Wallace: We were evicted from our hole in the ground. I had to assemble my export product while floating upside-down in a lake!
Knizia: You were lucky to have a LAKE! There were a hundred and sixty of us in a small wooden box in the middle of the road.
Bauza: Settlers of Catan collectors box?
Teuber: You were lucky! We ran a print & play business for three years in a brown paper bag in a septic tank. We used to have to clean the bag on arrival, work for fourteen hours a day week in-week out, and when the design was finished, the distributor would thrash us, naked, around the car park with his belt!
Wallace: Luxury. Due to contractual commitments, we used to have to meet in the lake at three o'clock in the morning, clean the lake, play Monopoly for 72 hours straight, and the Head Games Scout from (EDITED) would slash our necks with a broken bottle…if we were LUCKY!
Knizia: Well we had it tough. We used to have to get to the collectors box at twelve o'clock at night, and pre-log rejection letters with our tongues. We designed twenty-four hours a day in exchange for a couple of painted meeples and then the boss would slice us in two with a bread knife.
Bauza: Right! We had to play with used toilet paper, with the names of the cards written in excrement, in the middle of the runway at Heathrow (and have to pay for the privilege), every day of our lives with no development support and no artwork. And when the Essen Spiel was over, our wives would kill us, the Spiel Des Jahres Jury would send them bottled urine, and they'd pour it over our graves singing 'Halleluljah'.
Wallace: But you try and tell up-coming designers that today...
Wallace: …and they won't believe you.
ALL: Nope, nope.
- [+] Dice rolls
05 Apr 2011
 Last week I uploaded some images to BoardGameGeek. They were promo stations for Paperclip Railways themed to various games and part of a sort of Easter Egg hunt.
 I uploaded them to various games (all were Surprised Stare Games games apart from a cheeky one for Agricola - mea culpa).
 They were all approved.
 That mythical beast, 'Someone', complained about none/one/all of the images, apparently.
 One of the BGG admins decided to
a) tell me off for doing it (despite point ) and
b) move all the images into the PCR page - thereby negating the 'fun hunt' element of the original uploads
 Following the fantasy first-of-April fun on Friday, it seems that some BGG admins display a disturbing lack of humour.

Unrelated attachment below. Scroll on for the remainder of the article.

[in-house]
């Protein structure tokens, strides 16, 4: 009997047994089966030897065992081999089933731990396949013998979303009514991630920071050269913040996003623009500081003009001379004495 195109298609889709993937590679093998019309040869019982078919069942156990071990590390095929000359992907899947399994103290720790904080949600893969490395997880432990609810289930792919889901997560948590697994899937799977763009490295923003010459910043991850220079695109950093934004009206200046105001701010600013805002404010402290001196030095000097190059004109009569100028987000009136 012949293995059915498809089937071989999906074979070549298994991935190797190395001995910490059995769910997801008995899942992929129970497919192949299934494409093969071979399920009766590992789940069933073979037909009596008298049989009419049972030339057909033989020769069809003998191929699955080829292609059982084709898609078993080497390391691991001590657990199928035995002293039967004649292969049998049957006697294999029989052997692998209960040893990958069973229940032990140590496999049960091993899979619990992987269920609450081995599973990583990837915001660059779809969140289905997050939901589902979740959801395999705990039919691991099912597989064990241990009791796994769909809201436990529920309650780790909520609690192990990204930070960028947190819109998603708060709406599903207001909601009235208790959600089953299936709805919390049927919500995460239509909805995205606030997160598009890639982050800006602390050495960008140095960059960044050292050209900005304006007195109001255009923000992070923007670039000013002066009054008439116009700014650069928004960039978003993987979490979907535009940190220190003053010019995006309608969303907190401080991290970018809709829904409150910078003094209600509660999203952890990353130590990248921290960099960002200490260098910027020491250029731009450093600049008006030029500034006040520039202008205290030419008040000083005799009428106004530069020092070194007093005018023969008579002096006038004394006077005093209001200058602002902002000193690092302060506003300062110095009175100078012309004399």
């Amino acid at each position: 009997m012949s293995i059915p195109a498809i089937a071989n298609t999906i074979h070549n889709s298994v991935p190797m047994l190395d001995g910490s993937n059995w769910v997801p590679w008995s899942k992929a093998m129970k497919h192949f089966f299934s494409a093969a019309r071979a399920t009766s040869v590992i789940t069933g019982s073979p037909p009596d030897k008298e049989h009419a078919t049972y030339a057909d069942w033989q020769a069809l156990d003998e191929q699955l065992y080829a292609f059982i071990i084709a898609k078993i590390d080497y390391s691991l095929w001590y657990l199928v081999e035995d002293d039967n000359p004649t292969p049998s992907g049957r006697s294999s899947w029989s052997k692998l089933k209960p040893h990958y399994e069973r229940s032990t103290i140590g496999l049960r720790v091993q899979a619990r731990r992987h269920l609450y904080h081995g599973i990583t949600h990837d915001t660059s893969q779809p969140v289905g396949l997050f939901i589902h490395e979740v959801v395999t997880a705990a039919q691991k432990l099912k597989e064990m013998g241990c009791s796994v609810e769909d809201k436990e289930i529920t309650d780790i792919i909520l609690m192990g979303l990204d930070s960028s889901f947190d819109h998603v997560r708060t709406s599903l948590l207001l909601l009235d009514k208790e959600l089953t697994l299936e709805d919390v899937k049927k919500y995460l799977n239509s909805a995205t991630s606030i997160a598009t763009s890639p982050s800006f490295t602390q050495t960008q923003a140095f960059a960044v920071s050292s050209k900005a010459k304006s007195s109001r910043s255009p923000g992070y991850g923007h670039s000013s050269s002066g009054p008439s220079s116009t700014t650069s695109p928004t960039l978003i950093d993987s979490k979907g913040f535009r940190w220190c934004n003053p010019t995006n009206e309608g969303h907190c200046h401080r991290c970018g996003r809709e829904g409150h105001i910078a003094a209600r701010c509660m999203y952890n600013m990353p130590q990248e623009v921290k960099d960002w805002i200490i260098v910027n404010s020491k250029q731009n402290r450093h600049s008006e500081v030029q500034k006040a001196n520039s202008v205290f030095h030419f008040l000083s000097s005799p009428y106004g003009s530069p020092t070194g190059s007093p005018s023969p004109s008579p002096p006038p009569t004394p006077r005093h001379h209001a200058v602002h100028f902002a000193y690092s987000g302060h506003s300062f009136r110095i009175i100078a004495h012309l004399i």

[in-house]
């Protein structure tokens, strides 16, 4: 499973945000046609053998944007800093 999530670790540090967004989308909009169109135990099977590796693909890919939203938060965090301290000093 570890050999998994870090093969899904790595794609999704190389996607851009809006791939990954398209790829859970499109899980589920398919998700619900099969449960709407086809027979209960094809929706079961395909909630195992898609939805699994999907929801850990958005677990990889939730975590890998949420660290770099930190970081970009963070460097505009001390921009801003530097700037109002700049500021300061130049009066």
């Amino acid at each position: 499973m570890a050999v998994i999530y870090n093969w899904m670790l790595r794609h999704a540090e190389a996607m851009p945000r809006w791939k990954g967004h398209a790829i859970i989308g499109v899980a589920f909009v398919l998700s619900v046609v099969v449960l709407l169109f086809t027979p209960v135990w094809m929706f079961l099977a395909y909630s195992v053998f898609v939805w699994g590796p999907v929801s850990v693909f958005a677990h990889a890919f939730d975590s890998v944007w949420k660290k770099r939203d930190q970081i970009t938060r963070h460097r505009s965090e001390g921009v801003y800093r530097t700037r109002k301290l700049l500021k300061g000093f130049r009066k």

They HAD previously approved them, you know?
 In a fit of pique, I have asked for the images to be removed.
Every day that jobs-worths and snitches continue to prosper, God weeps fresh tears of regret. Life's essence - that was denied the famine-starved, the drowned and the war-torn - has been bestowed, and nurtured, in the hard hearts of the witless.
The humorless, the prim, the priggish and the po-faced rule!
At first it's just messing about with your uploaded game images; it's a short step from that to arm-bands, bad anthems and Liza Minelli (previous content edited because it cast a bad light on National Socialists everywhere)
Be afraid! Be a little bit afraid!
Last night we played Power Grid: Brazil/Spain & Portugal and Glory to Rome, if you're interested. But don't let THEM hear about it - they'd probably delete your play history and send you a rude email to accompany it...or something.
- [+] Dice rolls
04 Apr 2011
Actors discuss their reviews - be they good or bad - but will often proclaim that it's better to read nothing at all! Avoid criticism from any direction, at all costs, and you will be happy (or something as near to it as butters at least a couple of parsnips).
For me, I cannot help but 'check out' the ratings and comments against my games on BGG (and when reviewed on 'other sites') and, true to the experience of the acting profession, I am overjoyed and dismayed in equal measure.
There follows a glimpse into my passive-aggressive world - this may well develop into a series.
What Tony Says:
Two player, shared-deck strategic card game with a medieval theme. It has a pseudo-CCG feel (but it's standalone) and is occasionally prone to one player landsliding the other. In my (extensive, 500+ games) experience, however, with players who know what they're doing the BETTER player will always win out. The original rule book is written in an atmospheric style, which (with hindsight) was a mistake - but the world of Coppertwaddle is a rich one:
What You Lot Say:
- 'What the Hell !!!!!!!!' (rated 1) - no questions, no further explanation. Every day's awakening must be a terrifying ordeal for this person.
- 'Poor replay value, but despite strong theme, never enjoyed this at all.' (rated 4) - poor replay value? I had a team of 12 Siebel developers playing this in a League over 4 months in 2003/2004 - they seemed to think there was SOME merit in playing beyond the first 'demo' game! *slaps hand to forehead* He ran the first proper M:TG club I attended - so much for a little encouragement to a 'fellow', eh?
- 'A game with some genuine class. The mechanics, the overload of terminology, and the inherently ridiculous unbalance to the game really do feel like they are centuries old. Some simple but effective card art is the clincher. It's far too luck-driven, though, and the card stock is some of the oddest material I've ever laid fingers upon. It'll probably never go for trade because it has something unique about it, and sadly that seems to be a quality increasingly lacking these days.' (rated 6.5) - now THIS is more like it...however, he's recently put it up for trade...